Clean the Fruit Drawer Iced Fruit Loaf

I had some oranges and lemons in my fridge that I needed to use up today. I found this easy iced fruit loaf recipe that would use up a few of each so I decided to give it a try. The original recipe uses raisins and dried apricots. I had some dried blueberries and cranberries so I used those instead. This dough is a heavy, wet dough with all the added fruit. It’s mixed in a standing mixer on low to medium speed instead of kneading by hand. I made this as one large loaf instead of dividing the dough in two. Next time, I will divide it. Leaving it as one huge loaf took much longer to bake evenly through. The hardest part for me when I bake bread is being patient. Patience was something I had little of today and it showed in my bread. I didn’t let the bread prove long enough the second time. It was delicious, but dense. BE PATIENT! A slow rise yields better bread. Your finished product will be worth the wait I promise. Happy Baking. 🙂

Iced Fruit Loaf

Makes 1 large loaf or two little ones/bake at 400 F for 20 -30 min (cook time varies on how many loaves) until golden brown and hollow sounding/This is my version of a Paul Hollywood recipe from his book ‘How to Bake’


500 g Bread Flour

10 g salt

10 g instant yeast

40 g softened, unsalted butter

50 g caster sugar (bakers’ sugar, superfine sugar)

3 eggs, lightly beaten

110 ml warm milk

110 ml cool water

100 g cranberries

20 g dried blueberries

Zest of 1 1/2 oranges

½ tsp cinnamon

 For icing

100 g icing sugar, sifted

Zest of one lemon

2-3 tsp water

**this is a rich, sticky dough. I would use a standing mixer on low to medium to incorporate ingredients. You may choose any dried fruit of your choice.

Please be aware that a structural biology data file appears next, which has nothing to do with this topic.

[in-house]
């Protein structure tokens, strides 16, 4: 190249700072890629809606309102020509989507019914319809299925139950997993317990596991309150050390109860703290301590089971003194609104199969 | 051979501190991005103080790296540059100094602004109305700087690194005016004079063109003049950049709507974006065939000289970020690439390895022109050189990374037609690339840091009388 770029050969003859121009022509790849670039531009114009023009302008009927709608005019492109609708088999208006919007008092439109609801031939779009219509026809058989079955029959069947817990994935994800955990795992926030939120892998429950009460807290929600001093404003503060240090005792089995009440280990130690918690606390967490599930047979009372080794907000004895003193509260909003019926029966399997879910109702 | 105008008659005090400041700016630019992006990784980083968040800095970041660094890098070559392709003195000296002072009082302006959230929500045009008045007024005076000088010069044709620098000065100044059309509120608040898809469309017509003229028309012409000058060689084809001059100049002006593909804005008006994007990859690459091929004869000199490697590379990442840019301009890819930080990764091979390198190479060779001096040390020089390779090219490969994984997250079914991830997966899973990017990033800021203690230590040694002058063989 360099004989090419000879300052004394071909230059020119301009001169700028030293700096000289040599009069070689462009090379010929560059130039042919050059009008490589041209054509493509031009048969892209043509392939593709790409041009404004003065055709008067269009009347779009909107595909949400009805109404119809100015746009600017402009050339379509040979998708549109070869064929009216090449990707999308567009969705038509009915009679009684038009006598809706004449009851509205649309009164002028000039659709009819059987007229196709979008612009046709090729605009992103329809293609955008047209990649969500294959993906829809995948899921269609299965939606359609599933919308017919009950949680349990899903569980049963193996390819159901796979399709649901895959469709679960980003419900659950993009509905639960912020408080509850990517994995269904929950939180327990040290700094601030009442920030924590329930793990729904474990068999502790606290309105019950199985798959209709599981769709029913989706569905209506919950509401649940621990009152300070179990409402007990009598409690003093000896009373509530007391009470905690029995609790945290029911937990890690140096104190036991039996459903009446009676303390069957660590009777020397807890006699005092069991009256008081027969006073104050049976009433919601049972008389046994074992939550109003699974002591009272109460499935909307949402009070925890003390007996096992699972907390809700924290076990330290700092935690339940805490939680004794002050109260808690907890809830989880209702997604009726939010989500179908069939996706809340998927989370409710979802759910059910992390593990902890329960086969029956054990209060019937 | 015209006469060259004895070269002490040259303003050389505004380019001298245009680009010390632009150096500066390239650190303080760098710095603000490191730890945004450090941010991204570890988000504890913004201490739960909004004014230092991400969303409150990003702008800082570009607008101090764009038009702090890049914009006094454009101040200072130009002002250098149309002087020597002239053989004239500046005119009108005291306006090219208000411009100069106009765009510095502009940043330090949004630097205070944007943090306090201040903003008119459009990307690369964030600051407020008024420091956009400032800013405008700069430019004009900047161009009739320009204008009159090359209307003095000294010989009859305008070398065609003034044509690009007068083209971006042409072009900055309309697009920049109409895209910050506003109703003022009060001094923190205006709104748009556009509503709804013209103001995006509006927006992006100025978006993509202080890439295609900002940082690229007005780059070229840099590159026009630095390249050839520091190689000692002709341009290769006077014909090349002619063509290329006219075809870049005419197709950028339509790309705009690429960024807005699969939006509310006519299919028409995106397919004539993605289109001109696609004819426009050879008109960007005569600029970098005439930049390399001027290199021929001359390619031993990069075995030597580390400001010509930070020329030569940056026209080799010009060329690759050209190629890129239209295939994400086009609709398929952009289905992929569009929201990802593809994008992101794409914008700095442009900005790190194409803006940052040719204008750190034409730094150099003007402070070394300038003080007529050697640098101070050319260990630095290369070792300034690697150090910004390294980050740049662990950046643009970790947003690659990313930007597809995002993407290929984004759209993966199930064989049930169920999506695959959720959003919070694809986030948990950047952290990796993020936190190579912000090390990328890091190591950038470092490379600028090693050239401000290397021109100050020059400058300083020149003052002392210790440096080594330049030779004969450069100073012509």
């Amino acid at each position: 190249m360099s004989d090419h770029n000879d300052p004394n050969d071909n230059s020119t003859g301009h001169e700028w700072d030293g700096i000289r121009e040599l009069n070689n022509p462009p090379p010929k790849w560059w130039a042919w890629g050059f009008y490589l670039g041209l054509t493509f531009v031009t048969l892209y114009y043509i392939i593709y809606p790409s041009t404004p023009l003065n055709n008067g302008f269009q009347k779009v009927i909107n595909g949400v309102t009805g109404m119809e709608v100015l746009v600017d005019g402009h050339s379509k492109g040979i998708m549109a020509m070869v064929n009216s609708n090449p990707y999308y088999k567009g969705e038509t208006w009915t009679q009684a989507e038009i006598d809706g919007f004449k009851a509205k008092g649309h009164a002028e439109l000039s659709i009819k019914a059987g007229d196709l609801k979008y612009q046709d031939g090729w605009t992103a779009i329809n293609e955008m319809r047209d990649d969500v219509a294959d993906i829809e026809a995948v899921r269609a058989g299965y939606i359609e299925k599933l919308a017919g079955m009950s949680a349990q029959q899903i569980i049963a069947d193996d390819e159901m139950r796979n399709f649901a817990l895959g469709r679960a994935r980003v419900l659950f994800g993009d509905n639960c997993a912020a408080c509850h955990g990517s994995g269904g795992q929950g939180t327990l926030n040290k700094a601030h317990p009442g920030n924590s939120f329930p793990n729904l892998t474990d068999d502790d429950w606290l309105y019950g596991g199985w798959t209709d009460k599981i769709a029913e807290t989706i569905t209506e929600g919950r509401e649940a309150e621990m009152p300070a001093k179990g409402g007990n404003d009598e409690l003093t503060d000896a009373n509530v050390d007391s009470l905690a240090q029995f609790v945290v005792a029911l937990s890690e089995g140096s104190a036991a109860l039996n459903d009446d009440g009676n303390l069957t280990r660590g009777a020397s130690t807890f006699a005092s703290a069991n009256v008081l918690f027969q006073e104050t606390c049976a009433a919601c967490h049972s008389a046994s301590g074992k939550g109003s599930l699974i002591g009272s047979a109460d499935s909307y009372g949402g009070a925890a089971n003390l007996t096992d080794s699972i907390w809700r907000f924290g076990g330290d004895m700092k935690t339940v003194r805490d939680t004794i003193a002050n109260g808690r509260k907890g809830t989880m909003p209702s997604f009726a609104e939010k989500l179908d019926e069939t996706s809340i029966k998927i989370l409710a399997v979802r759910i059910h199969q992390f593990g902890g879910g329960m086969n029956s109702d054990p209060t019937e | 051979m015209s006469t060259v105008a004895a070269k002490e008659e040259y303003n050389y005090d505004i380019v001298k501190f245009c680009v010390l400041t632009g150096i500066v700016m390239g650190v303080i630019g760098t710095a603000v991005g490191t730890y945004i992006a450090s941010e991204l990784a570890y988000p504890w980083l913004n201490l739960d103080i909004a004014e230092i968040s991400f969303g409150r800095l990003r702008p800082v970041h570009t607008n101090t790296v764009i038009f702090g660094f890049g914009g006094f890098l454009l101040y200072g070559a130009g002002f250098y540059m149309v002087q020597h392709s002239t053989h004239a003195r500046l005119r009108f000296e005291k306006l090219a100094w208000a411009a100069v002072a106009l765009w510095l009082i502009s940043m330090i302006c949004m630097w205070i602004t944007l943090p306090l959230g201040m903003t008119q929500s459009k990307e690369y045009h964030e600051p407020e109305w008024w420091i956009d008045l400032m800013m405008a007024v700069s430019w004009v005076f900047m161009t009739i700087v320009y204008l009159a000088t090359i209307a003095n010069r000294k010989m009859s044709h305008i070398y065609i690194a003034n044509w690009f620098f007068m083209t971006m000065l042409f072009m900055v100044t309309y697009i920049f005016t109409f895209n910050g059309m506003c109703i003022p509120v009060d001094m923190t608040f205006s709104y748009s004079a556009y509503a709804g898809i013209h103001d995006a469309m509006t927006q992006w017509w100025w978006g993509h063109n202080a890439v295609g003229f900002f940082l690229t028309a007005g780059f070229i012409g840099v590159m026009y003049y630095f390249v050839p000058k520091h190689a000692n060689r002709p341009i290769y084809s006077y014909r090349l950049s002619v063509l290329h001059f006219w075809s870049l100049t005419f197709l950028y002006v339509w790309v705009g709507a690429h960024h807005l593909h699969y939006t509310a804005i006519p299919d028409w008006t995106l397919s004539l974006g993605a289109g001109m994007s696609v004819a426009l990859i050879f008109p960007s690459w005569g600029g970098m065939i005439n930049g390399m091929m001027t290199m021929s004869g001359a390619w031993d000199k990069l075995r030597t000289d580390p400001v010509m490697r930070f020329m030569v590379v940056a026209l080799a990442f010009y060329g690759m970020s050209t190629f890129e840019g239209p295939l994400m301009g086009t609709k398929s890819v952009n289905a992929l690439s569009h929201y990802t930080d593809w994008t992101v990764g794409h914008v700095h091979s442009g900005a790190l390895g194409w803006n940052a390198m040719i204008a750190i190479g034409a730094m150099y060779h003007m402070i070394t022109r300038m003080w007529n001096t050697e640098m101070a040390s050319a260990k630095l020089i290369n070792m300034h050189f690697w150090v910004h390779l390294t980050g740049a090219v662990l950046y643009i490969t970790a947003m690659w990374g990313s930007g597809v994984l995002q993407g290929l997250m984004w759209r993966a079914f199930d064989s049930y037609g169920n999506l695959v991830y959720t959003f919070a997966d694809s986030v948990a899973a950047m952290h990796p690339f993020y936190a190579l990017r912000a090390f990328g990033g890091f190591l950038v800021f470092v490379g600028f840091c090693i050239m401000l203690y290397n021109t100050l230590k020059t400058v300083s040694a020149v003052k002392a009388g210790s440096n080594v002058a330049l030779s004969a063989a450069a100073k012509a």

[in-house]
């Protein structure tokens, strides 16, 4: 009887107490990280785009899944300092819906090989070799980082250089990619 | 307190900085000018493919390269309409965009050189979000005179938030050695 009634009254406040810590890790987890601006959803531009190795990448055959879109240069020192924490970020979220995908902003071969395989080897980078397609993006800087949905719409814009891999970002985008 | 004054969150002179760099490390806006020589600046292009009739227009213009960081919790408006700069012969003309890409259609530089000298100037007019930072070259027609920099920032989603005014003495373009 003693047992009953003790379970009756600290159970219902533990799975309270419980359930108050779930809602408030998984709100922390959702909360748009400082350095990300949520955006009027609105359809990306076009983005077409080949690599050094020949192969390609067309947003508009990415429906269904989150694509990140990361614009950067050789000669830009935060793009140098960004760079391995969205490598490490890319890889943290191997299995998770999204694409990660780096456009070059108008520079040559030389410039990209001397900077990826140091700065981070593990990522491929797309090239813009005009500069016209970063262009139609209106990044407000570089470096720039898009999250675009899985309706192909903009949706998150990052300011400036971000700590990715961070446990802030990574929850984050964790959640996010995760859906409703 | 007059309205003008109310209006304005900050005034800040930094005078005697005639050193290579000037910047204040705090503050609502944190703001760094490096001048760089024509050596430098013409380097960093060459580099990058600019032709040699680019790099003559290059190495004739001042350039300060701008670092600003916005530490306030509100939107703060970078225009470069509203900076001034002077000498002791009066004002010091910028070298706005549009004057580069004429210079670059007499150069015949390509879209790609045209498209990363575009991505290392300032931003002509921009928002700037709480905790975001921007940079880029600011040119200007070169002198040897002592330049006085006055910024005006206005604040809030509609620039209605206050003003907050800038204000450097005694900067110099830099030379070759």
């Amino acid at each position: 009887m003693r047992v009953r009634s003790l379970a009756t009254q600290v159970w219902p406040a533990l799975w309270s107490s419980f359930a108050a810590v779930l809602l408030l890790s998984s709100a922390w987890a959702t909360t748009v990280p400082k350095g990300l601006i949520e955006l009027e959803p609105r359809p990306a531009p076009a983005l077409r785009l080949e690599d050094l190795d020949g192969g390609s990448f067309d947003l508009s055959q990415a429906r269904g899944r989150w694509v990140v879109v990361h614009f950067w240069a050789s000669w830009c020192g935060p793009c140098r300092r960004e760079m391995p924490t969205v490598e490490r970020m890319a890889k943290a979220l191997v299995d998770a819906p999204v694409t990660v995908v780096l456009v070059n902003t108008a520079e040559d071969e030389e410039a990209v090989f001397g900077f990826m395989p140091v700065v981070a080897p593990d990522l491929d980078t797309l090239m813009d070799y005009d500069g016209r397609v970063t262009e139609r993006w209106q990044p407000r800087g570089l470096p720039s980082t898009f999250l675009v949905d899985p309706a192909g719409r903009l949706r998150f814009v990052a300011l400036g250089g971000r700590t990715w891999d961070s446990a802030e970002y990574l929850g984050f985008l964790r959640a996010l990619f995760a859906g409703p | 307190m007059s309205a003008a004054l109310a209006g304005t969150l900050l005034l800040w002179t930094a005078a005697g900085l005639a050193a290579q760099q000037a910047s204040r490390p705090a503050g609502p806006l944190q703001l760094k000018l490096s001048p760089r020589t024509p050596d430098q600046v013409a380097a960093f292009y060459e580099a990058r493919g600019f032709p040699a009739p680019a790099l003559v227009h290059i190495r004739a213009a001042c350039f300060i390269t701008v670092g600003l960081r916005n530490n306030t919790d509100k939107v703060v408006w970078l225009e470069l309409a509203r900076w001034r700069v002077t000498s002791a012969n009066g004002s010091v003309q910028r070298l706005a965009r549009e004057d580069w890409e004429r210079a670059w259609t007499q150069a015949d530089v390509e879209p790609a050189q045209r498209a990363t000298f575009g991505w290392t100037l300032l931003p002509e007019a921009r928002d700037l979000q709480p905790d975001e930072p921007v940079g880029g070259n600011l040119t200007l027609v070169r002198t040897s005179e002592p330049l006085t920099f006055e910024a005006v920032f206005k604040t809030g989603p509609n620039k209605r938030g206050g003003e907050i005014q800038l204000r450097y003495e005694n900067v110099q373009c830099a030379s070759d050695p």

1. Put the flour into the mixer bowl fitted with a dough hook. Add the salt to one side of bowl and the yeast to the other. Add the butter, sugar, eggs, milk and half the water. Begin mixing on low speed. As the dough starts to come together, slowly add the remaining water. Carry on mixing on a medium speed until the dough is elastic and soft to the touch. If it still looks unmixed or breaks easily when you tug on it, mix for a further 2 min. Add the dried fruits, zest and cinnamon and mix until incorporated.
  2. Cover the bowl and leave to rise until it has doubled in size. Leave at least 1 hour, can be left for 2 or even 3.
  3. Line a baking tray with silicone slip mat or baking parchment.
  4. Tip the dough onto your lightly floured work surface. Fold the dough inwards repeatedly until all the air is knocked out. You can now divide into 2 pieces and put one ball on each baking sheet. Or shape into a loaf on one sheet. I haven’t tried a loaf pan yet but I’m sure that would work as well if you’ve divided the dough in two pieces.
  5. Put the tray inside a clean plastic bag and leave to prove for another hour or until doubled. Keep air in bag so it doesn’t touch the dough. Preheat your oven to 400 F
  6. When the dough is ready, bake for 20-30 min until the dough sounds hollow when tapped on the bottom, or has an internal temp of 192- 200 degrees. Put on wire rack to cool when done.
  7. For the icing. Put the icing sugar and lemon zest in a small bowl and slowly whisk in the water, a few drops at a time, until mixture is the consistency of batter. Brush mixture over top of warm loaf and leave to cool.
  8. ENJOY!

NOTE: Most breads are done baking when internal temperature is 190 degrees. Those enriched with eggs and butter are done when closer to 200 degrees. If you aren’t sure if done baking it’s always better to bake longer then not long enough. If the top of your bread is getting too dark cover loosely with tin foil until finished. A digital thermometer combined with the hollow tap test is how I check my breads.

Here’s a link to the basics of bread making from Paul Hollywood, judge on The Great British Baking Show. k